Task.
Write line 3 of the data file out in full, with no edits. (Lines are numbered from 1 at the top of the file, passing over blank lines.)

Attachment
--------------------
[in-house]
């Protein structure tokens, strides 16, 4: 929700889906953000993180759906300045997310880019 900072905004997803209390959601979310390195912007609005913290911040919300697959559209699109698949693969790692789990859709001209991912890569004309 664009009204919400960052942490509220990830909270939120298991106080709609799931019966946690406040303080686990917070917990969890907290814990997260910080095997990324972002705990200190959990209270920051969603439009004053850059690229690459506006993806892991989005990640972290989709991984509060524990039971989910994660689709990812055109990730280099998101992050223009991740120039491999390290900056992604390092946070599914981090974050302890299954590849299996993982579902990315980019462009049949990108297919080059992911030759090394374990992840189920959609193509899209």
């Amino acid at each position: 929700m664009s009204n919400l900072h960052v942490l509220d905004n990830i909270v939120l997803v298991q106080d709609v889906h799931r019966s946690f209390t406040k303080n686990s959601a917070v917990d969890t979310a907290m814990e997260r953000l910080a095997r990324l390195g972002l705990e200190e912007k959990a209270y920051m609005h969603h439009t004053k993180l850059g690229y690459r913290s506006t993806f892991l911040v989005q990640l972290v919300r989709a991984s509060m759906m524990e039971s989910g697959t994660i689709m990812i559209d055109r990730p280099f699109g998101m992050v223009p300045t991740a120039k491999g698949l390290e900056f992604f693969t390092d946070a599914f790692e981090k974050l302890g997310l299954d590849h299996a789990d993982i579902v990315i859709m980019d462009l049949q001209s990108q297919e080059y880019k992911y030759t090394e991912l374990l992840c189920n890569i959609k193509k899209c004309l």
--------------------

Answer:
């Amino acid at each position: 929700m664009s009204n919400l900072h960052v942490l509220d905004n990830i909270v939120l997803v298991q106080d709609v889906h799931r019966s946690f209390t406040k303080n686990s959601a917070v917990d969890t979310a907290m814990e997260r953000l910080a095997r990324l390195g972002l705990e200190e912007k959990a209270y920051m609005h969603h439009t004053k993180l850059g690229y690459r913290s506006t993806f892991l911040v989005q990640l972290v919300r989709a991984s509060m759906m524990e039971s989910g697959t994660i689709m990812i559209d055109r990730p280099f699109g998101m992050v223009p300045t991740a120039k491999g698949l390290e900056f992604f693969t390092d946070a599914f790692e981090k974050l302890g997310l299954d590849h299996a789990d993982i579902v990315i859709m980019d462009l049949q001209s990108q297919e080059y880019k992911y030759t090394e991912l374990l992840c189920n890569i959609k193509k899209c004309l």